Turkish steelmaker Koc to stop production
Turkish steelmaker Koc Celik will fully halt production at its Iskenderun plant from the end of September until January 2020 unless the market situation in Turkey improves, it said today.
The steelmaker is mainly focused on domestic billet sales to small-to-medium sized Iskenderun rebar producers. It started exporting billet in 2017 but the strong Turkish domestic demand during that year meant exports were curbed to a minimum. Demand from the Turkish domestic market weakened considerably from August 2018. And increasing competition in overseas billet markets means Koc Celik has been unable to offset the softening of its local sales opportunities.
The gradual deterioration of Turkish domestic consumer demand on the weakening of the national economy led Koc’s local billet customers to slowly reduce their own demand over a prolonged period.
Other Turkish steelmakers are understood to have cut their production slightly during August as the deterioration of the global steel economy weighed on their finished and semi-finished steel sales.
Koc Celik informed an environmental agency in Iskenderun about its potential September-January shut-down as early as June, in line with official regulations, two Turkish sources said.
The cut in Iskenderun supply may enable other Iskenderun billet producers to increase prices slightly, although this possibility looks limited given the state of the weak global steel market.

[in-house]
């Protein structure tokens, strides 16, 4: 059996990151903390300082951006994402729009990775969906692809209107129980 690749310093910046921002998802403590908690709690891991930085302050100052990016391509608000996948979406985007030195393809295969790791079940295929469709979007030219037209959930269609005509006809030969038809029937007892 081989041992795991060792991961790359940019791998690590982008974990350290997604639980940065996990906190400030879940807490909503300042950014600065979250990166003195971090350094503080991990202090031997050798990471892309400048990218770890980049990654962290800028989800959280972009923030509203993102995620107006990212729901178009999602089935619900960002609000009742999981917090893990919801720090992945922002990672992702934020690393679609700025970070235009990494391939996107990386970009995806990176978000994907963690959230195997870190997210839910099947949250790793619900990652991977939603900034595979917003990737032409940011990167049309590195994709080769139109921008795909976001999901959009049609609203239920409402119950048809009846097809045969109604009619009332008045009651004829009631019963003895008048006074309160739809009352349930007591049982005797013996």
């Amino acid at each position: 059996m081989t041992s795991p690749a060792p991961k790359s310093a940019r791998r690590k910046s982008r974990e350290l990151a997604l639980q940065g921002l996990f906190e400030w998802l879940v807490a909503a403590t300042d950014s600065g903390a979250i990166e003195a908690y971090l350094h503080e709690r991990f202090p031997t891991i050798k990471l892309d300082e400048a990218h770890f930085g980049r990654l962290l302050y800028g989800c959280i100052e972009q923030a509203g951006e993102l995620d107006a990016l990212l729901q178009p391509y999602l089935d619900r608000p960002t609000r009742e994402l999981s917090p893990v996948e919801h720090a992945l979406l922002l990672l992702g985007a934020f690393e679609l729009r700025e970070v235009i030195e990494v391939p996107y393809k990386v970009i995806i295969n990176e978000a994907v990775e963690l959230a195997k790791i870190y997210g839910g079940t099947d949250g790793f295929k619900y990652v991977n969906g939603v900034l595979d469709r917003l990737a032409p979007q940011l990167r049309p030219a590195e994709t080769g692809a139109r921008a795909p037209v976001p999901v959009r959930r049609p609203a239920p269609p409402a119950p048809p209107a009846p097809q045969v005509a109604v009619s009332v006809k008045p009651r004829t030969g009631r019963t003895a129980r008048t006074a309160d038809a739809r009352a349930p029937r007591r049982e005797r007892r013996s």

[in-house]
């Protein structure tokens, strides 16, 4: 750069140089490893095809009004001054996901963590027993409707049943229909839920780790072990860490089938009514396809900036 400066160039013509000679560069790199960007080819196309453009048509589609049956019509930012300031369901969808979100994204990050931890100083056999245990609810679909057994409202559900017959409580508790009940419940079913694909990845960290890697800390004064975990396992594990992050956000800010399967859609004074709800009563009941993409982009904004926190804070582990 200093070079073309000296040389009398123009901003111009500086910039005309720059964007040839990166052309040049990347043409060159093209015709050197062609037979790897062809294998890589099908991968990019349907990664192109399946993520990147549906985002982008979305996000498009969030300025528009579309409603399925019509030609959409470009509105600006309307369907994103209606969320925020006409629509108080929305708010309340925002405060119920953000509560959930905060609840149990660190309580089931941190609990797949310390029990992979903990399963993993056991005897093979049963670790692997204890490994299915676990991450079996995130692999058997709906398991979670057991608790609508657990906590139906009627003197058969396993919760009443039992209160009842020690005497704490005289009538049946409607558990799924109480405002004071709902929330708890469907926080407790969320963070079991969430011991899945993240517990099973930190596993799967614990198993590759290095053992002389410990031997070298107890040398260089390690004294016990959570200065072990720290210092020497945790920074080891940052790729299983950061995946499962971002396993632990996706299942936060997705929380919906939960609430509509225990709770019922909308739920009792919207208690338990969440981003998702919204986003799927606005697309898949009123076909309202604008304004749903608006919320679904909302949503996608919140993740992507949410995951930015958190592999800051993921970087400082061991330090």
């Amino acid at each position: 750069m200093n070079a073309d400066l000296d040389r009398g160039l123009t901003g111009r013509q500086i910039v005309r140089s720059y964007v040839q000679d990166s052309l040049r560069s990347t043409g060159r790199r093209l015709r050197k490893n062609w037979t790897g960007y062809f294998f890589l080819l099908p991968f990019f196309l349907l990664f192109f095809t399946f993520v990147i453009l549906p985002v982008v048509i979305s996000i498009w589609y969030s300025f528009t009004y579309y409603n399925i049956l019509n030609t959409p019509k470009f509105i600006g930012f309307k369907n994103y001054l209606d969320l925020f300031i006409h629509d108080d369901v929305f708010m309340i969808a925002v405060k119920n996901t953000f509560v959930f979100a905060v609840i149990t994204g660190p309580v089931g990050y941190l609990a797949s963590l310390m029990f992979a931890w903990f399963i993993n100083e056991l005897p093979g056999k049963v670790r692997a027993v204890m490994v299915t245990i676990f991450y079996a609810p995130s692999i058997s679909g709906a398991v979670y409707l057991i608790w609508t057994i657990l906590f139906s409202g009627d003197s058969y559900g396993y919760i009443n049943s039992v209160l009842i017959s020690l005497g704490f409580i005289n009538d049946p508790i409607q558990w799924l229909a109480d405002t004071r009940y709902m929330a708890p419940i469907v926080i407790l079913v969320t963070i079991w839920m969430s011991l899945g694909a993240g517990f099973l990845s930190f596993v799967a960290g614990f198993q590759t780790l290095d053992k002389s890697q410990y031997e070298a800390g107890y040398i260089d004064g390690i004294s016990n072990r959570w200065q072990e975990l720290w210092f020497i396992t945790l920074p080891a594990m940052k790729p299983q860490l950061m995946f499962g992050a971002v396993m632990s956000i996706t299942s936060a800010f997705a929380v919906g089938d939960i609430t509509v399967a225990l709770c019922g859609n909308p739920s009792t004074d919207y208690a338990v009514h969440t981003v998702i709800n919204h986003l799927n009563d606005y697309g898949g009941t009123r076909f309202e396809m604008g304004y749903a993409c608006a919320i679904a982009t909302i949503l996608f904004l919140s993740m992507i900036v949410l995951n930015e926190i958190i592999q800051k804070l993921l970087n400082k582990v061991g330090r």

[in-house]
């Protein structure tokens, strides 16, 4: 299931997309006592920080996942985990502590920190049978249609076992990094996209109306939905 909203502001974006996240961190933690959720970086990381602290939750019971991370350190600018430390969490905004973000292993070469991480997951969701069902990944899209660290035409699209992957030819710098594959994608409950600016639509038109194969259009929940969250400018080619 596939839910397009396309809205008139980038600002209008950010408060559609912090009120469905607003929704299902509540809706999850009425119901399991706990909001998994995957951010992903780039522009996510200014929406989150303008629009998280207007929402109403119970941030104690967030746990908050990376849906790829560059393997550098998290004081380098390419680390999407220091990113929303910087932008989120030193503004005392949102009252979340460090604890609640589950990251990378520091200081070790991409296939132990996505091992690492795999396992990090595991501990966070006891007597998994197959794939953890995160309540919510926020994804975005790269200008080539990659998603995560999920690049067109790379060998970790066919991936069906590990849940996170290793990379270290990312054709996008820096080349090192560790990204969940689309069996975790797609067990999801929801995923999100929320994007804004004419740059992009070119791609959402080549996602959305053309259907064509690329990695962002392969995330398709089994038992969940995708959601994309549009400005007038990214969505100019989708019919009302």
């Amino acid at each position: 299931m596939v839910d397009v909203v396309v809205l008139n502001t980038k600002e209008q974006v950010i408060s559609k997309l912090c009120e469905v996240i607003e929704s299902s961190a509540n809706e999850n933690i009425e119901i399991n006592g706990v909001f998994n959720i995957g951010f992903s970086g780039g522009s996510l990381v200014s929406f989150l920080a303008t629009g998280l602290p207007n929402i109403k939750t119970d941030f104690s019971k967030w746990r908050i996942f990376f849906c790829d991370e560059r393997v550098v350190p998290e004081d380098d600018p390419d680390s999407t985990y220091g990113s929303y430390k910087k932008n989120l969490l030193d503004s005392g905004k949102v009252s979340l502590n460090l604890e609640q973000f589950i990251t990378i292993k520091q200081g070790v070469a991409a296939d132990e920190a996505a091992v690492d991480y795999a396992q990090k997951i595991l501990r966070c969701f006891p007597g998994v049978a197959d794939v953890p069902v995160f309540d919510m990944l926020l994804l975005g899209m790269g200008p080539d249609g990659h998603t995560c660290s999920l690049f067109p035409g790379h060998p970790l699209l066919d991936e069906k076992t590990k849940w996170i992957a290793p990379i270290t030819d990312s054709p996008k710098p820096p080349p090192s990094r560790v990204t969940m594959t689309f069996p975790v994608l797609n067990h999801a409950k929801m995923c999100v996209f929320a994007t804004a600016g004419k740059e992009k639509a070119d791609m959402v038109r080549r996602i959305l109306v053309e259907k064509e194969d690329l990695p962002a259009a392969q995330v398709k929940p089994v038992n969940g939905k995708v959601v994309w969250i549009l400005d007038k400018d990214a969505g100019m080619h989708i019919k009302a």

Koc Celik has an annual production capacity of 1.2mn t of liquid steel at its electric arc furnace from Iskenderun. It also produces rebar at its rolling mill in Hatay, which has an annual capacity of 500,000t.
The company produces 130x130mm, 150x150mm and 160x160mm billet.
Koc Celik has not bought any deep-sea scrap since the end of June.
The steelmaker’s last deep-sea purchase was on 20 June for Russian-origin deep-sea material at $280/t cfr Iskenderun for July shipment. The mill tended to buy deep-sea scrap on a prompt basis in 2018 and 2019. This was because most of the demand for its steel became less predictable and would appear on a prompt basis, which meant it could only make prompt purchases of scrap to cover those prompt billet or rebar sales.
Koc Celik purchased most of its deep-sea scrap in 2019 from one Russian exporter and one US exporter. Prior to 2019, the mill bought from a wider geographical variety of deep-sea scrap sources.
Source; Argus Media